Tiger Woods struggled mightily with his driver at Torrey Pines, but still salvaged solid scores. Here's how you can, too.
By T.J. Auclair
Outside of the shanks, or the yips, there's nothing that can be scarier for a golfer than a two-way miss.
If you're unfamiliar with a "two-way miss," it's essentially when you stand on a tee box and have no idea where the ball is going. It could go left, it could go right, but it's not finding that fairway.
The worst part about the two-way miss is that you can't plan for it. At least if you're consistently hitting shots left or right, you can adjust your aim and still get the ball in play.
This was the story of the return of Tiger Woods at the Farmers Insurance Open.
In a week where Woods hit just 17 fairways over 72 holes -- the lowest number by three in his PGA Tour career -- he was still one of only seven players in the 156-man field to record four rounds at par or better.
With rounds of 72-71-70-72, Woods tied for 23rd at 3-under 285 in his first full tournament since 2015.
You've got to wonder how much better that could have been with just a few more fairways hit.
What Woods did do, however, should serve as a lesson to all of us: Even when you don't have your best stuff -- particularly off the tee -- you can still grind to save a round... or in this case, a tournament.
Lou Guzzi, 2013 PGA National Teacher of the Year, provided us with some tips to salvage a round when the driver is doing, well, everything but what you'd like it to do.
1. Take your medicine.
"It might be one of the oldest clichés in golf, but it's true," Guzzi said. "If you find yourself in a bad spot off the tee, worry first and foremost about getting yourself back into play. Accept the fact that it's a stroke gone and go from there. If you make a decision based on temptation -- like trying to thread the needle through tree branches -- it might work out once, but you're going to pile up the double and triple bogeys quickly."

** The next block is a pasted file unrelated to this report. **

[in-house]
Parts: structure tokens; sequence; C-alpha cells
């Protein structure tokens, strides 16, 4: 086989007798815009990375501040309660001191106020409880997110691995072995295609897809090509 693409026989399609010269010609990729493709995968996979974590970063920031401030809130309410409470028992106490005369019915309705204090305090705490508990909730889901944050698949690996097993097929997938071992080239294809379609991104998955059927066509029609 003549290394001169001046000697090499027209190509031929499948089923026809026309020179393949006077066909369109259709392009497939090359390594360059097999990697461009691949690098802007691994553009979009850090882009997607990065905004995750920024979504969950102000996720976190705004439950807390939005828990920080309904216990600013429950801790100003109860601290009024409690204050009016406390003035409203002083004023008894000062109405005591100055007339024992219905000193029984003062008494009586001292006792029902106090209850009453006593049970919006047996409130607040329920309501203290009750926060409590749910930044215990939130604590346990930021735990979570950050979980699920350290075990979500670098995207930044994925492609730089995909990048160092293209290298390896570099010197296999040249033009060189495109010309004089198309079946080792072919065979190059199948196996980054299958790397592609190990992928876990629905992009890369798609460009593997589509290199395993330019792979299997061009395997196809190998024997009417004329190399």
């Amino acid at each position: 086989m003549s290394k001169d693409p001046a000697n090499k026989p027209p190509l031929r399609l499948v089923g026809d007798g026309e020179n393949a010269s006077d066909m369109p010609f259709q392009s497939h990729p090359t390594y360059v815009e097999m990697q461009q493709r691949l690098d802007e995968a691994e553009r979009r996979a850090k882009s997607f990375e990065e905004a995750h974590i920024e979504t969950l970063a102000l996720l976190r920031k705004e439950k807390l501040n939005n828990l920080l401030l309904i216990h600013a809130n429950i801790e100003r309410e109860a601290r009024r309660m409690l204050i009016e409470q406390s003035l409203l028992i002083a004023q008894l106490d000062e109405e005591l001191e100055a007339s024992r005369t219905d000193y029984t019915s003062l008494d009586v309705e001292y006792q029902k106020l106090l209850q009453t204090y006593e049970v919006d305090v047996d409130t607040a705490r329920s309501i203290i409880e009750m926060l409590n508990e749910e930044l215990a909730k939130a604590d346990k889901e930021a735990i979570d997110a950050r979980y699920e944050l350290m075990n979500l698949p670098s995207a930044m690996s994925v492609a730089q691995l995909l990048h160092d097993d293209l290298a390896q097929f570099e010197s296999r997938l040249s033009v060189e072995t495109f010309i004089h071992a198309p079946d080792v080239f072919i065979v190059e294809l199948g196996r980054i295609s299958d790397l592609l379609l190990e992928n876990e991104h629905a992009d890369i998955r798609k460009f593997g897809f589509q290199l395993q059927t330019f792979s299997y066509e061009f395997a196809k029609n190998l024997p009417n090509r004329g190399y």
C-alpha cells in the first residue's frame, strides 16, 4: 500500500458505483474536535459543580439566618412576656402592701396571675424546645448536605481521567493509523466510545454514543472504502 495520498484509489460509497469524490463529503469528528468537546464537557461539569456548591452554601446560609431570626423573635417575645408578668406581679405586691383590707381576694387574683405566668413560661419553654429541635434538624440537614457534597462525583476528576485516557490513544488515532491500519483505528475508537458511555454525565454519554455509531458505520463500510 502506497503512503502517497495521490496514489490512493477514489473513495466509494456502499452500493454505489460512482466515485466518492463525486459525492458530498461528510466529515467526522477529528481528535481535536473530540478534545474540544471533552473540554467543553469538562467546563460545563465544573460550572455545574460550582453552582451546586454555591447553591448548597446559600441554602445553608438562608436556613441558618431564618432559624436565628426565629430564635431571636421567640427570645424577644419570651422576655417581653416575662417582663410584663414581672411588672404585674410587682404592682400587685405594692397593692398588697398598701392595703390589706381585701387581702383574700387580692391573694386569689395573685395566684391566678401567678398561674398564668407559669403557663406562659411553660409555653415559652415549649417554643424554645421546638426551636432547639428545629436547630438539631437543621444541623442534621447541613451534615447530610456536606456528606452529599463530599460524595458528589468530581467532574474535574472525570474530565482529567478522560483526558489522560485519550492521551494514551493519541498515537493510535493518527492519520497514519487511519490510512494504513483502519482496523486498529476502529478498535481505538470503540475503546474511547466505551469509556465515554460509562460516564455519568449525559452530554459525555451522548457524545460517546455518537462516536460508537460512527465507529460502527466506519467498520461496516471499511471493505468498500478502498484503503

2. Control your emotions and club down off the tee.
"OK, ideally, you want to be able to hit driver off the tee," Guzzi, "But if you're not doing yourself any good by continuing to hit it, club down. Use something that will keep you in play. Sure, it'll make the course a lot longer, but it's also a lot easier to play approach shots from the fairway. A 2-iron was always my go-to when I struggled with the driver. If you think you still need driver, take something off it. Maybe you're missing fairways because you're swinging too hard and trying to hit it too far. Adjust with an 80 percent swing versus going all out. Have those two different driver swing speeds, or feels, when you're playing.
3. Never quit.
"Tiger Woods never quits and, as a result, probably gets more out of a difficult round than most players in history," Guzzi said. "He's a fighter. That's the bottom line. He takes it all one shot at a time. When he hits a wayward tee shot -- and there were plenty of them at Torrey Pines -- he makes the right decision on what to do next. 'What's my road to get back in play?'"